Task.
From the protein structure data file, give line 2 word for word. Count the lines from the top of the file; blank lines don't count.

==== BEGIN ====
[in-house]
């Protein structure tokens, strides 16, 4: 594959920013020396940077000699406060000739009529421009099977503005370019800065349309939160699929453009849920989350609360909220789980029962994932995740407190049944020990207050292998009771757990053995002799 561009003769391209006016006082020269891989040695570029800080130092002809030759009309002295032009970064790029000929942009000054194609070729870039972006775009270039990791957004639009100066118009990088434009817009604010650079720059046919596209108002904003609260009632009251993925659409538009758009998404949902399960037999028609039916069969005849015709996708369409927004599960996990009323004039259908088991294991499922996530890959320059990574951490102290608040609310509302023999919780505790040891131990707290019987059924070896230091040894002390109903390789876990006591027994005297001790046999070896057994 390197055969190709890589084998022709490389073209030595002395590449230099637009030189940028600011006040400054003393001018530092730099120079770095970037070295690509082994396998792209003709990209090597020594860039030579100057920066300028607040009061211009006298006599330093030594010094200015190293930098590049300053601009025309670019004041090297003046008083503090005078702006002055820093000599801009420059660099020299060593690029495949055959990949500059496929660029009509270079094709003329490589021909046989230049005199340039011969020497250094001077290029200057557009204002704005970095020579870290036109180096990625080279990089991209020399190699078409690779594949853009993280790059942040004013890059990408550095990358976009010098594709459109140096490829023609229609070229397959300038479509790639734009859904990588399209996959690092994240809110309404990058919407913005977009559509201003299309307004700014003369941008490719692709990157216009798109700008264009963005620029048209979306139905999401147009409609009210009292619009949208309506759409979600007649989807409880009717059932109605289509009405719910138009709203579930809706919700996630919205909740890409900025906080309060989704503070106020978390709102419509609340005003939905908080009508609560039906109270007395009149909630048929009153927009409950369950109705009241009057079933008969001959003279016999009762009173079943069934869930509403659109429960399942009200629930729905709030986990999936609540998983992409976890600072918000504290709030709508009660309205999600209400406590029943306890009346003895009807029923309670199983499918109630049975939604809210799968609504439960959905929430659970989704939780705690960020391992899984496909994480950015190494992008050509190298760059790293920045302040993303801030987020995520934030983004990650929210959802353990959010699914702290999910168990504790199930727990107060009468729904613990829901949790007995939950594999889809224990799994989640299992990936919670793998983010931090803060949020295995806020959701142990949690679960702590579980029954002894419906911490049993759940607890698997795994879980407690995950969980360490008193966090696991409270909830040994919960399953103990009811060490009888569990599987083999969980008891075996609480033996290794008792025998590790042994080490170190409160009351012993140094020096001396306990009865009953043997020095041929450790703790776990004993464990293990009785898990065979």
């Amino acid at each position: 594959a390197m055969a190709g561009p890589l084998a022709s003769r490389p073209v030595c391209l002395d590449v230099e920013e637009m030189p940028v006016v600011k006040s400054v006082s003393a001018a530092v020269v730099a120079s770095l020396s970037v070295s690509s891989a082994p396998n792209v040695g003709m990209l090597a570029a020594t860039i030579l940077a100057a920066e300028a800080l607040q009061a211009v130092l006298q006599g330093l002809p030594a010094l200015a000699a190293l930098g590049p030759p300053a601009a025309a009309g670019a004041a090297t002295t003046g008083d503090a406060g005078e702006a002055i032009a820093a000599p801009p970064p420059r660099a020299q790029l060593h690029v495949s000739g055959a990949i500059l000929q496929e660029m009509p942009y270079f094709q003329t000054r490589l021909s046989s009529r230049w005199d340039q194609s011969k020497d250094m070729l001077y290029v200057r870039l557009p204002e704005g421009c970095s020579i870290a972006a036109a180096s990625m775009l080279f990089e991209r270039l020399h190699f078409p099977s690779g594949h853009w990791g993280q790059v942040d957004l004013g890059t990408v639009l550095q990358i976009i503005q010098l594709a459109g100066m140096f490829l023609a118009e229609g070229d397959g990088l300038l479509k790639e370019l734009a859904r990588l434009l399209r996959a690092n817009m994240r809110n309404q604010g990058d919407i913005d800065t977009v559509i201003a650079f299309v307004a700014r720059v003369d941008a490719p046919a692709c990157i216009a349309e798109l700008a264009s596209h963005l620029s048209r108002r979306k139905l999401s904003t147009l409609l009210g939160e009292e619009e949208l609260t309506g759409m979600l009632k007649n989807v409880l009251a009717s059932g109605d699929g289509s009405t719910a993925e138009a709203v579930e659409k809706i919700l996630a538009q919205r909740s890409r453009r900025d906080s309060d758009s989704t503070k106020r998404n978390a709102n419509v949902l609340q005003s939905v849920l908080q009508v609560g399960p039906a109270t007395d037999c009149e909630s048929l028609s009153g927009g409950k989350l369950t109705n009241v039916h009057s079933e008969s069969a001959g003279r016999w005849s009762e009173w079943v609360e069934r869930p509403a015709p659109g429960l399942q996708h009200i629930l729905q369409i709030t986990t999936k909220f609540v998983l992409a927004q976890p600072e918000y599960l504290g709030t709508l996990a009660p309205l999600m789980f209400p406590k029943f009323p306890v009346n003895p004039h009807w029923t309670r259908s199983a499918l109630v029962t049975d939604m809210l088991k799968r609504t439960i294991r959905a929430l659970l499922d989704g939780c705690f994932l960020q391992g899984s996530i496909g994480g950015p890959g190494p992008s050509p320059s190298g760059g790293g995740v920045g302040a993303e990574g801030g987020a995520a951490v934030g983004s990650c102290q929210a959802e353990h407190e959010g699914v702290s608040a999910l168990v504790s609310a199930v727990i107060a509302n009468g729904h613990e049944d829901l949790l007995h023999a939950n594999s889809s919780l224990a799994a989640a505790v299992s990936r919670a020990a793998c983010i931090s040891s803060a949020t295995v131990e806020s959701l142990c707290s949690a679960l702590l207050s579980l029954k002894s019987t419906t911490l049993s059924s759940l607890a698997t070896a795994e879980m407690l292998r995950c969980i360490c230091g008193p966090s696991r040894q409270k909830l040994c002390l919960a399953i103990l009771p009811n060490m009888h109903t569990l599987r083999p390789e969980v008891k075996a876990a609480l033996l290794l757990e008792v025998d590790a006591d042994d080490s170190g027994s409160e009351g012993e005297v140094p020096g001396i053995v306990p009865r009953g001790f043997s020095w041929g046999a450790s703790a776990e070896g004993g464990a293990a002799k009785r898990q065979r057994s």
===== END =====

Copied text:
């Protein structure tokens, strides 16, 4: 594959920013020396940077000699406060000739009529421009099977503005370019800065349309939160699929453009849920989350609360909220789980029962994932995740407190049944020990207050292998009771757990053995002799 561009003769391209006016006082020269891989040695570029800080130092002809030759009309002295032009970064790029000929942009000054194609070729870039972006775009270039990791957004639009100066118009990088434009817009604010650079720059046919596209108002904003609260009632009251993925659409538009758009998404949902399960037999028609039916069969005849015709996708369409927004599960996990009323004039259908088991294991499922996530890959320059990574951490102290608040609310509302023999919780505790040891131990707290019987059924070896230091040894002390109903390789876990006591027994005297001790046999070896057994 390197055969190709890589084998022709490389073209030595002395590449230099637009030189940028600011006040400054003393001018530092730099120079770095970037070295690509082994396998792209003709990209090597020594860039030579100057920066300028607040009061211009006298006599330093030594010094200015190293930098590049300053601009025309670019004041090297003046008083503090005078702006002055820093000599801009420059660099020299060593690029495949055959990949500059496929660029009509270079094709003329490589021909046989230049005199340039011969020497250094001077290029200057557009204002704005970095020579870290036109180096990625080279990089991209020399190699078409690779594949853009993280790059942040004013890059990408550095990358976009010098594709459109140096490829023609229609070229397959300038479509790639734009859904990588399209996959690092994240809110309404990058919407913005977009559509201003299309307004700014003369941008490719692709990157216009798109700008264009963005620029048209979306139905999401147009409609009210009292619009949208309506759409979600007649989807409880009717059932109605289509009405719910138009709203579930809706919700996630919205909740890409900025906080309060989704503070106020978390709102419509609340005003939905908080009508609560039906109270007395009149909630048929009153927009409950369950109705009241009057079933008969001959003279016999009762009173079943069934869930509403659109429960399942009200629930729905709030986990999936609540998983992409976890600072918000504290709030709508009660309205999600209400406590029943306890009346003895009807029923309670199983499918109630049975939604809210799968609504439960959905929430659970989704939780705690960020391992899984496909994480950015190494992008050509190298760059790293920045302040993303801030987020995520934030983004990650929210959802353990959010699914702290999910168990504790199930727990107060009468729904613990829901949790007995939950594999889809224990799994989640299992990936919670793998983010931090803060949020295995806020959701142990949690679960702590579980029954002894419906911490049993759940607890698997795994879980407690995950969980360490008193966090696991409270909830040994919960399953103990009811060490009888569990599987083999969980008891075996609480033996290794008792025998590790042994080490170190409160009351012993140094020096001396306990009865009953043997020095041929450790703790776990004993464990293990009785898990065979």